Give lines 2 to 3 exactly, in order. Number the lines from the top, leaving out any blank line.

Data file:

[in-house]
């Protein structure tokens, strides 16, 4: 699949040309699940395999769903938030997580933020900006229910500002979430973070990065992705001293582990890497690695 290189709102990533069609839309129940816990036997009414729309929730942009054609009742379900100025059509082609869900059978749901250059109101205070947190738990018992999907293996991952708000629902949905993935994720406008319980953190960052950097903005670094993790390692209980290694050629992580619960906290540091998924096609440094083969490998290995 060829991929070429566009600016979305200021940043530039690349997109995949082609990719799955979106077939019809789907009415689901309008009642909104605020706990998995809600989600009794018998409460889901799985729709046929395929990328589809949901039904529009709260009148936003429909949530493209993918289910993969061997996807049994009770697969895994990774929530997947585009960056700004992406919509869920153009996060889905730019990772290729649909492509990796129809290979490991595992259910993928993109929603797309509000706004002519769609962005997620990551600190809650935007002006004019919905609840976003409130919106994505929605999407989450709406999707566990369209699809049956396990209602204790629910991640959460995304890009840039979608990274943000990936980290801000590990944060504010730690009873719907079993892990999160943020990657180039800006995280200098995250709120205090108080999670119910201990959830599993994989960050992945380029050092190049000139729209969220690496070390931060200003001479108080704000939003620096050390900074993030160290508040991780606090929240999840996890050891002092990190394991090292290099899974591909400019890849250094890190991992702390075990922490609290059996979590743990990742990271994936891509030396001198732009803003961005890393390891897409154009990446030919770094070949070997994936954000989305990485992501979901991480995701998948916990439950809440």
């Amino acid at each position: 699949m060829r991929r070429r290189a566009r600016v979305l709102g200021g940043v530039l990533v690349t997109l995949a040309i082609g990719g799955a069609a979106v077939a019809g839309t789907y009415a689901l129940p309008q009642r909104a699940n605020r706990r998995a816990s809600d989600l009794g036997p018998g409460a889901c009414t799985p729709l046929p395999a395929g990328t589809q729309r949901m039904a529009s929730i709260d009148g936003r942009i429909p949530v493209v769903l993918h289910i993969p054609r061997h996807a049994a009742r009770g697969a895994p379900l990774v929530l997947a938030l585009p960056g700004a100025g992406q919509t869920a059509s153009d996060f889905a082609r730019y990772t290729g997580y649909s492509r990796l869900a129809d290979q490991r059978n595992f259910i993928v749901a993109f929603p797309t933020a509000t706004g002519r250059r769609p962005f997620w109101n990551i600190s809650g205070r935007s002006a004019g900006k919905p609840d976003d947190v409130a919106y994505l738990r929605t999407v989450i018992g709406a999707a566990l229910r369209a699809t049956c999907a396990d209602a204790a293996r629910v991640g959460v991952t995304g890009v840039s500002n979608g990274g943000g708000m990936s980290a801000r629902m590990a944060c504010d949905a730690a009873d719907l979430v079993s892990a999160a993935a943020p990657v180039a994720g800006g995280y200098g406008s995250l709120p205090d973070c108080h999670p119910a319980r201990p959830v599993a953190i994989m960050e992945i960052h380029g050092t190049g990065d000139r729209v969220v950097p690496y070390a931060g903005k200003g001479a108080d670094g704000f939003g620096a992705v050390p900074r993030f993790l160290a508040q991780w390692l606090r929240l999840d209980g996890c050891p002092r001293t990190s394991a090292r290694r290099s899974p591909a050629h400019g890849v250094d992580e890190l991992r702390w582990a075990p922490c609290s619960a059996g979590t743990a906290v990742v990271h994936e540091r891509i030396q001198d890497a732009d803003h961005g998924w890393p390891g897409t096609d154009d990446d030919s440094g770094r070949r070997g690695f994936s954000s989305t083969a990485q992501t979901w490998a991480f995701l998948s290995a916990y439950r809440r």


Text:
């Protein structure tokens, strides 16, 4: 699949040309699940395999769903938030997580933020900006229910500002979430973070990065992705001293582990890497690695 290189709102990533069609839309129940816990036997009414729309929730942009054609009742379900100025059509082609869900059978749901250059109101205070947190738990018992999907293996991952708000629902949905993935994720406008319980953190960052950097903005670094993790390692209980290694050629992580619960906290540091998924096609440094083969490998290995 060829991929070429566009600016979305200021940043530039690349997109995949082609990719799955979106077939019809789907009415689901309008009642909104605020706990998995809600989600009794018998409460889901799985729709046929395929990328589809949901039904529009709260009148936003429909949530493209993918289910993969061997996807049994009770697969895994990774929530997947585009960056700004992406919509869920153009996060889905730019990772290729649909492509990796129809290979490991595992259910993928993109929603797309509000706004002519769609962005997620990551600190809650935007002006004019919905609840976003409130919106994505929605999407989450709406999707566990369209699809049956396990209602204790629910991640959460995304890009840039979608990274943000990936980290801000590990944060504010730690009873719907079993892990999160943020990657180039800006995280200098995250709120205090108080999670119910201990959830599993994989960050992945380029050092190049000139729209969220690496070390931060200003001479108080704000939003620096050390900074993030160290508040991780606090929240999840996890050891002092990190394991090292290099899974591909400019890849250094890190991992702390075990922490609290059996979590743990990742990271994936891509030396001198732009803003961005890393390891897409154009990446030919770094070949070997994936954000989305990485992501979901991480995701998948916990439950809440």
């Amino acid at each position: 699949m060829r991929r070429r290189a566009r600016v979305l709102g200021g940043v530039l990533v690349t997109l995949a040309i082609g990719g799955a069609a979106v077939a019809g839309t789907y009415a689901l129940p309008q009642r909104a699940n605020r706990r998995a816990s809600d989600l009794g036997p018998g409460a889901c009414t799985p729709l046929p395999a395929g990328t589809q729309r949901m039904a529009s929730i709260d009148g936003r942009i429909p949530v493209v769903l993918h289910i993969p054609r061997h996807a049994a009742r009770g697969a895994p379900l990774v929530l997947a938030l585009p960056g700004a100025g992406q919509t869920a059509s153009d996060f889905a082609r730019y990772t290729g997580y649909s492509r990796l869900a129809d290979q490991r059978n595992f259910i993928v749901a993109f929603p797309t933020a509000t706004g002519r250059r769609p962005f997620w109101n990551i600190s809650g205070r935007s002006a004019g900006k919905p609840d976003d947190v409130a919106y994505l738990r929605t999407v989450i018992g709406a999707a566990l229910r369209a699809t049956c999907a396990d209602a204790a293996r629910v991640g959460v991952t995304g890009v840039s500002n979608g990274g943000g708000m990936s980290a801000r629902m590990a944060c504010d949905a730690a009873d719907l979430v079993s892990a999160a993935a943020p990657v180039a994720g800006g995280y200098g406008s995250l709120p205090d973070c108080h999670p119910a319980r201990p959830v599993a953190i994989m960050e992945i960052h380029g050092t190049g990065d000139r729209v969220v950097p690496y070390a931060g903005k200003g001479a108080d670094g704000f939003g620096a992705v050390p900074r993030f993790l160290a508040q991780w390692l606090r929240l999840d209980g996890c050891p002092r001293t990190s394991a090292r290694r290099s899974p591909a050629h400019g890849v250094d992580e890190l991992r702390w582990a075990p922490c609290s619960a059996g979590t743990a906290v990742v990271h994936e540091r891509i030396q001198d890497a732009d803003h961005g998924w890393p390891g897409t096609d154009d990446d030919s440094g770094r070949r070997g690695f994936s954000s989305t083969a990485q992501t979901w490998a991480f995701l998948s290995a916990y439950r809440r």